Re: Lessons in legacy (Aug. 22)

You’re right on the money with your observation about excellent corporate leaders grooming excellent successors. This is one of the core elements of

a great leader – as described in the book Good to Great. It’s a fascinating look at what makes good companies great.

Christina Talford

Re: Can>Winners and losers (Aug. 21)

I enjoy your wit about this business and its personalities. Good content, too. Keep it up.

Rick Fearman
Director of sales – Toronto
Documens Group Inc.

Re: Short message spam (Aug. 20)

You forgot to mention the truly evil part of short text message spam. I get charged 10 cents for every message. So far there are few spam messages, but I can imagine a near future where I get 20 or 30 spam messages per day on my cell phone just like I do on my Eudora mail. Also my phone beeps at me when I get a text message. Even when it is a 2 a.m. advertising message. Cheers for a future full of spam. I will have to start using snail mail.

Gregory Melle

Re: Pretty on the inside (Aug. 19)

Thanks for the insight. I think the biggest reason PGP has not prospered is that it only solves the low probability problem—secure delivery. It does not address the high probability risk—redistribution by the legitimate receiver (rarely maliciously, sometimes deliberate but well intentioned, more often accidental.) So the communication is delivered safely, but once the user unlocks it the sender/owner/rights holder has no idea or control over what happens to it after that.

Merv Matson

Re: One to Watch: Seaway Networks Inc. (Aug. 16)

One small part of this new chip that is of interest to me is the ability to detect and stop a virus. The next logical step would be to detect and stop spam. As well as being a wonderful tool to help ISPs bill for bandwidth usage, it would be a great help to the millions of users who are fed up with the garbage. It would be a good thing to just get billed for what we really want. If users are billed for garbage as well, I for one can see hundreds if not thousands of complaints about the use of this new chip every day. Some times new technology can be a double-edged sword that cuts both ways.

Peter Wesoly

Re: U. Waterloo nets $2.3 million Microsoft investment (Aug. 14)

As an alumnus of UW, I too am disappointed that my alma mater has essentially sold out to Microsoft.

What bothers me the most is the stipulation that “”projects must demonstrate a proven market need.”” True innovation does not arise from pursuing narrow business interests. As many other commentators have noted in the past, the ever-increasing shift from pure academic research to commercially oriented research is a detriment to mankind’s progress.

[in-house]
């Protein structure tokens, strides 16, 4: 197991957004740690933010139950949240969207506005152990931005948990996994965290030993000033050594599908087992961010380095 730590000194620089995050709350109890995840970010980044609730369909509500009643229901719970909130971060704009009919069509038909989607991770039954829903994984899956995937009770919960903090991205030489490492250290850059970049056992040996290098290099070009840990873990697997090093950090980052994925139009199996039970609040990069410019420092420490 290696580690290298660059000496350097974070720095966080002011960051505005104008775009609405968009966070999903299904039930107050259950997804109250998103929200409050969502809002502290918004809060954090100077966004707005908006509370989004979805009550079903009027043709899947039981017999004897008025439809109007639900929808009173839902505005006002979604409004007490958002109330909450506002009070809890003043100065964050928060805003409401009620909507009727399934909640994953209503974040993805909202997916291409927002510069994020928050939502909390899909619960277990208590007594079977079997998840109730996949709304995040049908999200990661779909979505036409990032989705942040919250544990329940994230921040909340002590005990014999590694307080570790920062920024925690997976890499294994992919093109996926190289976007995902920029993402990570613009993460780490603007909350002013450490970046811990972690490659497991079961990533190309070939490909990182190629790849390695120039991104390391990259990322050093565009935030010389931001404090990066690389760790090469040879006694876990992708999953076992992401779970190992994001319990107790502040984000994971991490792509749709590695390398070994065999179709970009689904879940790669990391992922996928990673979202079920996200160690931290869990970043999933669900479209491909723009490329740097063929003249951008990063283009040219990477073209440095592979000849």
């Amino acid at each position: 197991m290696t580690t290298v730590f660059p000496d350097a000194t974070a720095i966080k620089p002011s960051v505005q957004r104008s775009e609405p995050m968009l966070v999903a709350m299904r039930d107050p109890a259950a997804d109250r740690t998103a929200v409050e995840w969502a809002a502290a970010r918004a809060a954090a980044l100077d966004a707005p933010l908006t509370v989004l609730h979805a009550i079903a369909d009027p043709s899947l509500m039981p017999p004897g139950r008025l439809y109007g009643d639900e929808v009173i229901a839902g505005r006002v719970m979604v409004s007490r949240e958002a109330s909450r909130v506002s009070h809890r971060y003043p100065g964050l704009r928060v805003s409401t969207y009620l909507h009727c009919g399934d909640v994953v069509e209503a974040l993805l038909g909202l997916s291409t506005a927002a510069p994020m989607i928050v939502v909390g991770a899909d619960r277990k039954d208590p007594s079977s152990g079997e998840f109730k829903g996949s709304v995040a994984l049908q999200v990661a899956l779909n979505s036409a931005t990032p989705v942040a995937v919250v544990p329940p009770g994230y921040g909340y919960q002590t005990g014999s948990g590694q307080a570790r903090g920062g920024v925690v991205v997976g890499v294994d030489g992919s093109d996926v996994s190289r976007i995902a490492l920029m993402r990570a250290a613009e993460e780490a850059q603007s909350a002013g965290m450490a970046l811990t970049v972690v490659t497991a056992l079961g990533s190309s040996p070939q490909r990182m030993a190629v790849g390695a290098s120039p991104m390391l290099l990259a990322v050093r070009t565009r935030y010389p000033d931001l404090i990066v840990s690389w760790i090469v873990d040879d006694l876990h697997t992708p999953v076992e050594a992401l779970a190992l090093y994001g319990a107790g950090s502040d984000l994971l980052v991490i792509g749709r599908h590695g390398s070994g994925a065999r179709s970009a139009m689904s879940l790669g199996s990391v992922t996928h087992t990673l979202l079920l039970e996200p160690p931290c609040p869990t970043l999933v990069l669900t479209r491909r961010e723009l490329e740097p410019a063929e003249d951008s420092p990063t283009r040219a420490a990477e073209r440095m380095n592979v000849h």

Mike Kohut
MIS Coordinator
Teck Cominco Ltd.

Re: U. Waterloo nets $2.3 million Microsoft investment (Aug. 14)

There are many schools in Ontario that do not have the resources to allow potential Waterloo technology students access to the necessary computing power or internet capability. There’s still lots of communities with no high-speed Internet access at all. My daughter’s high school is in one of those. This means, of course, that engineering at Waterloo will be limited to students from the few high schools who can, by some means or other, provide the necessary resources. In addition, how are the students going to find time to do the C# course when they are already cramming five years of high school into four?

The good news is that my daughter has graduated from high school and is studying music at McGill. She’ll provide more benefit to society than I ever did in 40 years of engineering.

Trevor Armstrong

I enjoy the newsletter everyday. Keep up the good work.

David W Neufeld, I.S.P.

Letters to the editor must include the writer’s name and company name along with an e-mail address or other contact information. All letters become the property of Editors reserve the right to edit submissions for length and content.

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